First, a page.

RESULTS

LONG POND, Pennsylvania – Results Sunday of the ABC Supply 500 Verizon IndyCar Series event on the 2.5-mile Pocono Raceway, with order of finish, starting position in parentheses, driver, chassis-engine, laps completed and reason out (if any):

1. (5) Will Power, Chevrolet, 200, Running
2. (14) Josef Newgarden, Chevrolet, 200, Running
3. (6) Alexander Rossi, Honda, 200, Running
4. (2) Simon Pagenaud, Chevrolet, 200, Running
5. (4) Tony Kanaan, Honda, 200, Running
6. (9) Scott Dixon, Honda, 200, Running
7. (20) Helio Castroneves, Chevrolet, 200, Running
8. (21) Ryan Hunter-Reay, Honda, 200, Running
9. (7) Graham Rahal, Honda, 200, Running
10. (18) Carlos Munoz, Chevrolet, 200, Running
11. (16) Marco Andretti, Honda, 200, Running
12. (22) Ed Carpenter, Chevrolet, 200, Running
13. (1) Takuma Sato, Honda, 200, Running
14. (17) Conor Daly, Chevrolet, 200, Running
15. (8) Gabby Chaves, Chevrolet, 200, Running
16. (3) Charlie Kimball, Honda, 200, Running
17. (11) Ed Jones, Honda, 200, Running
18. (10) Max Chilton, Honda, 129, Mechanical
19. (19) JR Hildebrand, Chevrolet, 124, Contact
20. (12) James Hinchcliffe, Honda, 124, Contact
21. (15) Sebastian Saavedra, Honda, 114, Contact
22. (13) Esteban Gutierrez, Honda, 23, Contact

Race Statistics
Winner’s average speed: 183.737 mph
Time of Race: 2:43:16.6005
Margin of victory: 0.5268 of a second
Cautions: 3 for 17 laps
Lead changes: 42 among 10 drivers

Lap Leaders:
Kanaan 1-11
Rossi 12-27
Kanaan 28-29
Dixon 30-53
Rossi 54-55
Power 56
Hildebrand 57-58
Dixon 59
Rossi 60-65
Dixon 66-81
Rossi 82-83
Hinchcliffe 84
Rossi 85
Hinchcliffe 86-87
Dixon 88-97
Rossi 98-99
Hunter-Reay 100-103
Rossi 104-114
Newgarden 115-117
Hunter-Reay 118-122
Rahal 123
Kanaan 124-133
Rahal 134
Kanaan 135
Rahal 136
Kanaan 137
Rahal 138
Kanaan 139
Rahal 140
Kanaan 141
Rahal 142
Kanaan 143
Rahal 144
Kanaan 145-146
Rahal 147
Kanaan 148-149
Rahal 150
Hunter-Reay 151-153
Power 154-176
Rossi 177-180
Newgarden 181
Andretti 182-190
Power 191-200

Verizon IndyCar Series point standings: Newgarden 494, Dixon 476, Castroneves 472, Pagenaud 468, Power 452, Rahal 418, Sato 399, Rossi 394, Kanaan 351 and Hinchcliffe 327.

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Miguel Oliveira wins MotoGP Thai Grand Prix, Bagnaia closes to two points in championship

MotoGP Thai Grand Prix
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Miguel Oliveira mastered mixed conditions on the Chang International Circuit in Buriram, Thailand to win the MotoGP Thai Grand Prix. Oliveira showed the adaptability as he navigated a race that began in wet conditions and turned dry over the course of the race. Oliveira won the Indonesian GP in similar conditions.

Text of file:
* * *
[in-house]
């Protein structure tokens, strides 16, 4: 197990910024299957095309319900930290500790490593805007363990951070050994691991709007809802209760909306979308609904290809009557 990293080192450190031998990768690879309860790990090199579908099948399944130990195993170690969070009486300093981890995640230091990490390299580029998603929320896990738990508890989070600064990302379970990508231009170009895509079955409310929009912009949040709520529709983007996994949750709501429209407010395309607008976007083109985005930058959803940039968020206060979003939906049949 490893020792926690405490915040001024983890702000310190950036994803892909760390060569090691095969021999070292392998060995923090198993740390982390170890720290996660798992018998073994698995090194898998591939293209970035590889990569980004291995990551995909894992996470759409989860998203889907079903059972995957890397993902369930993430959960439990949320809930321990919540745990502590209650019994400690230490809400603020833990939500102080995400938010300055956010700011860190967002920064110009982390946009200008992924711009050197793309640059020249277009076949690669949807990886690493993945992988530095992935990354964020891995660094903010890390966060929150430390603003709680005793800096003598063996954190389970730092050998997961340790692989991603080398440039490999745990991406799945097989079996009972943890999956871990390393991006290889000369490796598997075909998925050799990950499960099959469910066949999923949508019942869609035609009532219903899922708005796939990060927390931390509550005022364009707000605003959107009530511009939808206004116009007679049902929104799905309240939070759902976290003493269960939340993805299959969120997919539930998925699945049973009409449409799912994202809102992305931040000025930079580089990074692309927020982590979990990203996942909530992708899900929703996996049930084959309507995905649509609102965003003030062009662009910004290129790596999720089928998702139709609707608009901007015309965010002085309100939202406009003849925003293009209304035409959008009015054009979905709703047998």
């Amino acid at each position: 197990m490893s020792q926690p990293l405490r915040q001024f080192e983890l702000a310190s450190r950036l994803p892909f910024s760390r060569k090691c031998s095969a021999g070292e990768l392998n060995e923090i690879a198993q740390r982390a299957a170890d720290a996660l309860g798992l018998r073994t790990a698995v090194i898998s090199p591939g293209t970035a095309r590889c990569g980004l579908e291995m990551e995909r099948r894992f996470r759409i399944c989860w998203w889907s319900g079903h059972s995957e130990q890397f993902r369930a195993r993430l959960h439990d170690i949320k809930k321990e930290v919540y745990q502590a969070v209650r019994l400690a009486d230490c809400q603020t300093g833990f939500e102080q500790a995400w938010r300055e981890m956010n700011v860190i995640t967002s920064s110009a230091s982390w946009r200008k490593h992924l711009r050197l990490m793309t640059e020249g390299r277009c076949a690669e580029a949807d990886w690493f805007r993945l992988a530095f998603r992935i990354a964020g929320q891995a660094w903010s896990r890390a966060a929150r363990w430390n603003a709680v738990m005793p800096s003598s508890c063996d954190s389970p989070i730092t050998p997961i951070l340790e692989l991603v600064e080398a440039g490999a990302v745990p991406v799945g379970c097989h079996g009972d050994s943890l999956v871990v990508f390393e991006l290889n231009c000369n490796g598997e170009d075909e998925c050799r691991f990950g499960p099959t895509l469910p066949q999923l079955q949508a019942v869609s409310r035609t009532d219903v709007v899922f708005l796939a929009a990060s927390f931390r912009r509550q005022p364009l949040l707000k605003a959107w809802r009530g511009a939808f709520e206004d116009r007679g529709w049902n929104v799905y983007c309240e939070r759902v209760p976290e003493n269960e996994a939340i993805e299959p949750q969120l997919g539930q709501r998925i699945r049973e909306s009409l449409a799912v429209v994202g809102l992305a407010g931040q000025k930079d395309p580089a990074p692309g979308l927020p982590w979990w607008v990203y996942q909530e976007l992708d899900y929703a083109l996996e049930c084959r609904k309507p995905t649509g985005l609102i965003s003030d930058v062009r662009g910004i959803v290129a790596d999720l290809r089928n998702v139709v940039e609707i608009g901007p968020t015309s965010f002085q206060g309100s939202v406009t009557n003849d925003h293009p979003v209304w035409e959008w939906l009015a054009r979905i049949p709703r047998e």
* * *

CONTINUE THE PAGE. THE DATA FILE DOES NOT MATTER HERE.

“It was a long race, but I can’t complain,” Oliveira said on CNBC. “Every time we get to ride in the wet, I’m always super-fast. When it started raining, I had flashbacks of Indonesia. I tried to keep my feet on the ground, make a good start and not make mistakes and carry the bike to the end.”

All eyes were on the championship, however. Francesco Bagnaia got a great start to slot into second in Turn 1.

Meanwhile Fabio Quartararo had a disastrous first lap. He lost five positions in the first couple of turns and then rode over the rumble strips and fell back to 17th. At the end of the first lap, Bagnaia had the points’ lead by two. A win would have added to the gain and for a moment, it appeared Bagnaia might assume the lead.

Early leader Marco Bezzecchi was penalized for exceeding track limits, but before that happened, Jack Miller got around Bagnaia and pushed him back to third. Oliveira was not far behind.

After throwing away ninth-place and seven points on the last lap of the Japanese GP last week, Bagnaia did not allow the competition to press him into a mistake. He fell back as far as fourth before retaking the final position on the podium.

“It’s like a win for me, this podium,” Bagnaia. “My first podium in the wet and then there was a mix of conditions, so I’m very happy. I want to thank Jack Miller. Before the race, he gave me a motivational chat.”

Miller led the first half of the Thai Grand Prix before giving up the top spot to Oliveira and then held on to finish second. Coupled with his Japanese GP win, Miller is now fully in the MotoGP championship battle with a 40-point deficit, but he will need a string of results like Bagnaia has put together in recent weeks – and he needs Bagnaia to lose momentum.

Miller’s home Grand Prix in Australia is next up on the calendar in two weeks.

Bagnaia entered the race 18 points behind Quartararo after he failed to score any in Japan. The balance of power has rapidly shifted, however, with Quartararo now failing to earn points in two of the last three rounds. Bagnaia won four consecutive races and finished second in the five races leading up to Japan. His third-place finish in Thailand is now his sixth MotoGP podium in the last seven rounds.

Aleix Espargaro entered the race third in the standings with a 25-point deficit to Quartararo, but was able to close the gap by only five after getting hit with a long-lap penalty for aggressive riding when he pushed Darryn Binder off course during a pass for position. Espargaro finished 11th.

Rain mixed up the Moto2 running order in the MotoGP Thai Grand Prix as well. Starting on a wet track, Somkiat Chantra led the opening lap in his home Grand Prix. He could not hold onto it and crashed one circuit later, but still gave his countrymen a moment of pride by winning the pole.

Half points were awarded as the race went only eight laps before Tony Arbolino crossed under the checkers first with Filip Salac and Aron Canet rounding out the podium.

American Joe Roberts earned another top-10 in eighth with Sean Dylan Kelly finishing just outside the top 10 in 11th.